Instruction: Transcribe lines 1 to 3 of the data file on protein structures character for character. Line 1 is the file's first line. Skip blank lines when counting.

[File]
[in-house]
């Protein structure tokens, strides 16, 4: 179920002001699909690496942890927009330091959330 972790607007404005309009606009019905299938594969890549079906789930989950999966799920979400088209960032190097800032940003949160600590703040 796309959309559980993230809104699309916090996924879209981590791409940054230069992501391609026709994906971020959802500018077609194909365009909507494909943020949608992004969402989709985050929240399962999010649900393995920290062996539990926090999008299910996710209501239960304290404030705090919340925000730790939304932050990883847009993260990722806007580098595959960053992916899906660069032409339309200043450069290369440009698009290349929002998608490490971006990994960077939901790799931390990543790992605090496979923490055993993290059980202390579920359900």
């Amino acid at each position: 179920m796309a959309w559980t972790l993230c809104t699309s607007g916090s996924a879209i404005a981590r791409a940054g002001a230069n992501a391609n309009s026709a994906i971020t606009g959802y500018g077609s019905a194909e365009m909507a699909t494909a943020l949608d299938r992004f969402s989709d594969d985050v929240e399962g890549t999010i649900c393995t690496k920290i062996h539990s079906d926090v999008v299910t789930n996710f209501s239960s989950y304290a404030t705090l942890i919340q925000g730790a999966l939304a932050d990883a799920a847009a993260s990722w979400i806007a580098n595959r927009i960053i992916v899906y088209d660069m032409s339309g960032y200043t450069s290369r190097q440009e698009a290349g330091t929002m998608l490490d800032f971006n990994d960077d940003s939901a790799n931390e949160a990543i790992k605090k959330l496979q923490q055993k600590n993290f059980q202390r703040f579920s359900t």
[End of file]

[in-house]
């Protein structure tokens, strides 16, 4: 179920002001699909690496942890927009330091959330 972790607007404005309009606009019905299938594969890549079906789930989950999966799920979400088209960032190097800032940003949160600590703040 796309959309559980993230809104699309916090996924879209981590791409940054230069992501391609026709994906971020959802500018077609194909365009909507494909943020949608992004969402989709985050929240399962999010649900393995920290062996539990926090999008299910996710209501239960304290404030705090919340925000730790939304932050990883847009993260990722806007580098595959960053992916899906660069032409339309200043450069290369440009698009290349929002998608490490971006990994960077939901790799931390990543790992605090496979923490055993993290059980202390579920359900």
């Amino acid at each position: 179920m796309a959309w559980t972790l993230c809104t699309s607007g916090s996924a879209i404005a981590r791409a940054g002001a230069n992501a391609n309009s026709a994906i971020t606009g959802y500018g077609s019905a194909e365009m909507a699909t494909a943020l949608d299938r992004f969402s989709d594969d985050v929240e399962g890549t999010i649900c393995t690496k920290i062996h539990s079906d926090v999008v299910t789930n996710f209501s239960s989950y304290a404030t705090l942890i919340q925000g730790a999966l939304a932050d990883a799920a847009a993260s990722w979400i806007a580098n595959r927009i960053i992916v899906y088209d660069m032409s339309g960032y200043t450069s290369r190097q440009e698009a290349g330091t929002m998608l490490d800032f971006n990994d960077d940003s939901a790799n931390e949160a990543i790992k605090k959330l496979q923490q055993k600590n993290f059980q202390r703040f579920s359900t």